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Recognizing the Distinction Between Blame and Responsibility

Recognizing the Distinction Between Blame and Responsibility

Do you believe that in a perfect world everything would go right every time? At the beginning that sounds pretty nice, especially if it is a radical change from your present circumstances. In our fantasies, things work out, we get the “yes”, and events go exactly as we planned. The problem is that certainty can get boring, so we tinker, we try new things, and we experiment. That’s when it happens:

Sometimes things go wrong.

What you do next is the thing that makes all the difference. Is it your common response to cast about for who messed up? That might seem practical: after all, until you know who made the mistake, you can’t fix it. Do you look for what went wrong? Not just people are involved; there are things and there are processes. Perhaps one of them is faulty. Who was in charge anyway? Maybe it was a failure of leadership or instruction or training—after all, the buck has to stop somewhere.

Before we head down these roads, we need to check one thing: What is our intent in this inquiry? Are we looking for someone to pin it on? Are we looking for something to “fix”? Are we looking for a leader to denounce?

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These are the common motivators. In politics, business, and the social scene, a favorite pastime is finding fault. News television is full of talking heads who are assigning blame everywhere and rallying to replace those at fault. Unfortunately, their replacements become the next targets and the cycle continues.

Only a few are strong enough to accept blame and take responsibility when something goes south. Only a subset of those strong individuals manages to hang on to face their next scrutiny. but there are such persons and we can model ourselves after them. What do they do differently than those who run from the blame?

Before we go further, we need to get some definitions straight. What is blame, what is fault, and what is responsibility?

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  • To be responsible is to be answerable or accountable. It means that we will be measured.
  • To be at fault is to be responsible for a failure or worse, a wrongful act.
  • Finally, to blame is not just to hold responsible but to find fault with.

How to Approach Responsibility

There are ways to approach responsibility that work and ways that don’t. Let’s start with the latter. When our focus is on blame, it is all about finding someone to get. It turns focus away from what went wrong and how to keep it from going wrong again. It is judgmental and vindictive.

Blame is often used to divert attention away from ourselves. After all, we don’t want the blame—who ever wants to be “at fault”? But the blame game shows a lack of understanding of what responsibility fundamentally is. Responsibility cannot be assigned after the fact even though many attempt to do so. Responsibility was always present, even if it was not acknowledged. When you start to realize this, you stop blaming others. You begin focusing on your own role, whether in action or in abdication.

This is a moment of clarity but some folks lose it immediately by making one critical error: they replace blaming others with blaming themselves. This turns into self-recrimination, self-judgment and self-hatred. Blaming yourself is not the same thing as taking responsibility: In fact, it is a way to avoid taking responsibility.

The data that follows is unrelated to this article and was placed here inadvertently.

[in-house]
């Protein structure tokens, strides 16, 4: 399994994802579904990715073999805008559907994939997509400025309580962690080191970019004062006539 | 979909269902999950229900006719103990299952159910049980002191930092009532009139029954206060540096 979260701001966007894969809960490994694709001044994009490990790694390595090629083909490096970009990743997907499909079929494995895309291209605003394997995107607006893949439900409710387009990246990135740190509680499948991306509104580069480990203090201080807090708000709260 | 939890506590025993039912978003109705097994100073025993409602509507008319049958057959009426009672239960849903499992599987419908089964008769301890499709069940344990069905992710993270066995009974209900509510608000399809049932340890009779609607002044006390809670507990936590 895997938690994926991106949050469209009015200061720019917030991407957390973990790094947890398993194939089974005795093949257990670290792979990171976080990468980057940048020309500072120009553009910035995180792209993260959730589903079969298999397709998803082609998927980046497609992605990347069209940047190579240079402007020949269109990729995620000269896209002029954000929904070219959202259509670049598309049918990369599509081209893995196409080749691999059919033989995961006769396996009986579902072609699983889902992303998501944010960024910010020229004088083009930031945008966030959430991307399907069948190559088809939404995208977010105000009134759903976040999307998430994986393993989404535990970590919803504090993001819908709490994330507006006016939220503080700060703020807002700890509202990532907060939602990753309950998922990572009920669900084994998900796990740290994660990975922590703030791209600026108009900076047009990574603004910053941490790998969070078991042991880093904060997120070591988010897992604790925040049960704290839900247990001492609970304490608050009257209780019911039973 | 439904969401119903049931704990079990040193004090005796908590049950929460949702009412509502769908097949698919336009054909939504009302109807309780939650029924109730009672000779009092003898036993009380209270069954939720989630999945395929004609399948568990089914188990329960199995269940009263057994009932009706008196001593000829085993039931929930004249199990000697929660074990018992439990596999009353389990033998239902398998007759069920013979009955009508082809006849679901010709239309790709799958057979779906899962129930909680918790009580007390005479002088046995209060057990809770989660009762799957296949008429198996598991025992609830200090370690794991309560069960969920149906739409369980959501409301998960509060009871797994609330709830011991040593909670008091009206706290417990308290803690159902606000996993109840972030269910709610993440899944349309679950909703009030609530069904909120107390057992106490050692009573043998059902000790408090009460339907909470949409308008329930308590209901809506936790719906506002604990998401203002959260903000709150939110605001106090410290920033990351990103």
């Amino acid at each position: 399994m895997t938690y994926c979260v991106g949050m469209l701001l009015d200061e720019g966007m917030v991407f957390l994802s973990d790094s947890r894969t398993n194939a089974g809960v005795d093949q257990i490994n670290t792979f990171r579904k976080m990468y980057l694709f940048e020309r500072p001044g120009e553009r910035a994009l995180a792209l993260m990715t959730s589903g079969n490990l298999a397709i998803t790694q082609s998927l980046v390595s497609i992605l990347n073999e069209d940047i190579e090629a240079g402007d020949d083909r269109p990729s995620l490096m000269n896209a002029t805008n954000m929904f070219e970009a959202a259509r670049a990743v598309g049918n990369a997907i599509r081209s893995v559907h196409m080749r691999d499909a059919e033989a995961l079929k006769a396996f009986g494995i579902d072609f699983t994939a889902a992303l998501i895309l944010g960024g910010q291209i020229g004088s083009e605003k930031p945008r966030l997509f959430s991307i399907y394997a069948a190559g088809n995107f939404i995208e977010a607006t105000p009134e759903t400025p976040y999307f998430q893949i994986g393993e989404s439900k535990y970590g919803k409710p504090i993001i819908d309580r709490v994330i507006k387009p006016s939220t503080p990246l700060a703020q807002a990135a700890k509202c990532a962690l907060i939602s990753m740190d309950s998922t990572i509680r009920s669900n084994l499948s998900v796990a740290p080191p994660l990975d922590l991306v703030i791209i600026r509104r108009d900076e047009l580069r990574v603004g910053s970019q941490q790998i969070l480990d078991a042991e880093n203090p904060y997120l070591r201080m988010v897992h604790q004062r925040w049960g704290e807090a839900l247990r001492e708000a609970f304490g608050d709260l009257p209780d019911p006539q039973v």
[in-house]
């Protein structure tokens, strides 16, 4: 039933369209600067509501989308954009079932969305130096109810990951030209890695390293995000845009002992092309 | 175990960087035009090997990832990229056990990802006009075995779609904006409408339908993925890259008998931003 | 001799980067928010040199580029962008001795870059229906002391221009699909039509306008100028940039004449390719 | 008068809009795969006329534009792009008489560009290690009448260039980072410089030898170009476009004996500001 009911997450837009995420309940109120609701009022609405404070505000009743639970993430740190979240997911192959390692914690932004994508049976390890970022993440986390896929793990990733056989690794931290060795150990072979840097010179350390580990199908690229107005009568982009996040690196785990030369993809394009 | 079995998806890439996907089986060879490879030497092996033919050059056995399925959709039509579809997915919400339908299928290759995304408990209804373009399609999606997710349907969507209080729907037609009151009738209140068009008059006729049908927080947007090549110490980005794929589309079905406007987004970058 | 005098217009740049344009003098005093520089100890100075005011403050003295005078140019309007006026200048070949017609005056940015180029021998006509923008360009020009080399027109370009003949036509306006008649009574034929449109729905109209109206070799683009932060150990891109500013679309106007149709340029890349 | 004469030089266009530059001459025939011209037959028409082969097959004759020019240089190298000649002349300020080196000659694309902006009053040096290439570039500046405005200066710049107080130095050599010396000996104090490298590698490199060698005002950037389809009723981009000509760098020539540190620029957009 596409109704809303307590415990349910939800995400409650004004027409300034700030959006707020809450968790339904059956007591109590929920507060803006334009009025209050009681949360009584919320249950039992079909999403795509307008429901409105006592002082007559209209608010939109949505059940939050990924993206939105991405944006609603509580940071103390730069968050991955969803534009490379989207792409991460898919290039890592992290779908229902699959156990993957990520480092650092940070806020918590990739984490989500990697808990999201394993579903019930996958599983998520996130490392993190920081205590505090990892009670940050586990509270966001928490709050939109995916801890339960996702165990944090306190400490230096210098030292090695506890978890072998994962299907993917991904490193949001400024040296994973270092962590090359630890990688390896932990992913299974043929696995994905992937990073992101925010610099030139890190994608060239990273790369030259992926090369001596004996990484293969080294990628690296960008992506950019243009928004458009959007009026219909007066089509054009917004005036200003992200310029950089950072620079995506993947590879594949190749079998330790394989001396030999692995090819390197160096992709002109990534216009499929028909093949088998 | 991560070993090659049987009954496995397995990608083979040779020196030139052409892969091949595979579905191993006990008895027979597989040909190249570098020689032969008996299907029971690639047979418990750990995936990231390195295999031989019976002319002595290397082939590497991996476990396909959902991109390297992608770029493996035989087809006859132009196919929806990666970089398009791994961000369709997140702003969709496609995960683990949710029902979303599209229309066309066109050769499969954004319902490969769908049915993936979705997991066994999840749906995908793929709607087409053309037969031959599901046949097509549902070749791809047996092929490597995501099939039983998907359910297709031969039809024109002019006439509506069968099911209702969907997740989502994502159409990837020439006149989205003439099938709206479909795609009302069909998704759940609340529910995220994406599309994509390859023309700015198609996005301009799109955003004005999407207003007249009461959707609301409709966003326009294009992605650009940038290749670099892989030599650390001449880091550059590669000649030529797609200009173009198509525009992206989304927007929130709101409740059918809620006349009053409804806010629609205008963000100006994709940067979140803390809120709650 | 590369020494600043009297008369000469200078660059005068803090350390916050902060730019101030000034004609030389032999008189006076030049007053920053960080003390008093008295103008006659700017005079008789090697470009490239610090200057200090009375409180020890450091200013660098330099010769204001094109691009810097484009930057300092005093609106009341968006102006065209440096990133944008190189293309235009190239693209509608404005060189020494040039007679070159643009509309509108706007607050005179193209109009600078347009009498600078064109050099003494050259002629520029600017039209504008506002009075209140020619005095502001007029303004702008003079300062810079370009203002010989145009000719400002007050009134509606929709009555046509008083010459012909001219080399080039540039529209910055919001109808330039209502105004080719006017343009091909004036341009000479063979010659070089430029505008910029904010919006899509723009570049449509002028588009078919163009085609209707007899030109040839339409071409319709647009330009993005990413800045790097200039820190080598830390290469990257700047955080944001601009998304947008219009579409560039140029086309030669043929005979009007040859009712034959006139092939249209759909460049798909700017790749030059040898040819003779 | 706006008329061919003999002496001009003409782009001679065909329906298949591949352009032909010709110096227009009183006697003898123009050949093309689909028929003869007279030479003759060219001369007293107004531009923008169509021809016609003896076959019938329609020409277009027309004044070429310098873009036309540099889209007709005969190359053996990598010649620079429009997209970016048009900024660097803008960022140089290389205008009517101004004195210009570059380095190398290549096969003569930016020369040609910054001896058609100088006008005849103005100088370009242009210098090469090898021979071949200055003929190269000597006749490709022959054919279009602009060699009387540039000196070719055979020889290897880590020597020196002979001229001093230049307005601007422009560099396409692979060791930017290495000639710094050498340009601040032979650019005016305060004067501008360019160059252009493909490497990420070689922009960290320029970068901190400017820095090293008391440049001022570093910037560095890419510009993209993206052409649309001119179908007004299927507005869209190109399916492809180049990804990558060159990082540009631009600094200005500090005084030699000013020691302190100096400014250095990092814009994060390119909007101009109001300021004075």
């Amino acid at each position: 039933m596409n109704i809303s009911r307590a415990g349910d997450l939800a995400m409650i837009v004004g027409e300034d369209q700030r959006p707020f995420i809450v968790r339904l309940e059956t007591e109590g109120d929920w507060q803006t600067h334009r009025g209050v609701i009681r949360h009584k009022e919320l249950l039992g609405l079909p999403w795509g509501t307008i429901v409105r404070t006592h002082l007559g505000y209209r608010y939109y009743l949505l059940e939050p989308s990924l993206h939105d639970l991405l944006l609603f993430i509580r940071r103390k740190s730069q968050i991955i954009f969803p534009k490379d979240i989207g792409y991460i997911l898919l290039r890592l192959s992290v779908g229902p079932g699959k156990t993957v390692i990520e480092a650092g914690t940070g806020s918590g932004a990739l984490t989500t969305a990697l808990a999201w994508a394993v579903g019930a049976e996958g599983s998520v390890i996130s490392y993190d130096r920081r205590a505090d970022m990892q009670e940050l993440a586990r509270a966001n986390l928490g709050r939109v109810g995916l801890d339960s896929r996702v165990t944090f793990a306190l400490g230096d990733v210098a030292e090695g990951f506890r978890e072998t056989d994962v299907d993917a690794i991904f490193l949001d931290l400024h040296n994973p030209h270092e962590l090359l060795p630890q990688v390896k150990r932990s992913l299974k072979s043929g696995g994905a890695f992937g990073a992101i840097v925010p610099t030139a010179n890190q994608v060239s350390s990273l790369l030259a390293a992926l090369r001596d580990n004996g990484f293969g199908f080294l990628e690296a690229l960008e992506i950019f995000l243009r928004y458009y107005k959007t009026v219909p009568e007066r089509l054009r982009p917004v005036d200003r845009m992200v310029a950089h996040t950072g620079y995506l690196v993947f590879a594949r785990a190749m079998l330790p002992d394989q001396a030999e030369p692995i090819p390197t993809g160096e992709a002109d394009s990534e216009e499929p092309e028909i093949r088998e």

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How so?

The focus of blame is to find fault. Its objective is judgmental to its core. Finding yourself guilty is not going to change anything, fix anything or improve anything. Taking responsibility, on the other hand, has a superior objective—it is all about accountability. It is an assignment, not a verdict. When something is assigned to us, we take care to manage it, protect it, and make it successful, so in circumstances where many go from blame to self-blame, can you see the superior path of focusing on assignment? Whatever happened is now a provider of new and useful information, rather than a distraction from your objectives like blame can be.

There is one other turn of a phrase we must be wary of. That phrase is “to hold responsible”. Yes, it has “responsible” in it, but don’t be fooled: the active word is “hold”. It’s just a stand-in for finding fault. Remember, responsibility just is, and it was, but it cannot be assigned after the fact. A better phrase to embrace is “to accept responsibility”. It is best if you do it in advance. It is painful if you have to do it after the fact but keep in mind that your acceptance didn’t bring your responsibility into existence, it was already present.

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If responsibility is sounding like a serious matter, it is, but it isn’t a circus like blame and faultfinding. Take responsibility mindfully and stay away from blame. If you do, you will find that things calm down and get clearer. It feels better to be responsible than to merely endure the blame.

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Last Updated on December 3, 2019

10 Life Lessons You’d Better Learn Early on in Life

10 Life Lessons You’d Better Learn Early on in Life

There are so many lessons I wish I had learned while I was young enough to appreciate and apply them. The thing with wisdom, and often with life lessons in general, is that they’re learned in retrospect, long after we needed them. The good news is that other people can benefit from our experiences and the lessons we’ve learned.

Here’re 10 important life lessons you should learn early on:

1. Money Will Never Solve Your Real Problems

Money is a tool; a commodity that buys you necessities and some nice “wants,” but it is not the panacea to your problems.

There are a great many people who are living on very little, yet have wonderfully full and happy lives… and there are sadly a great many people are living on quite a lot, yet have terribly miserable lives.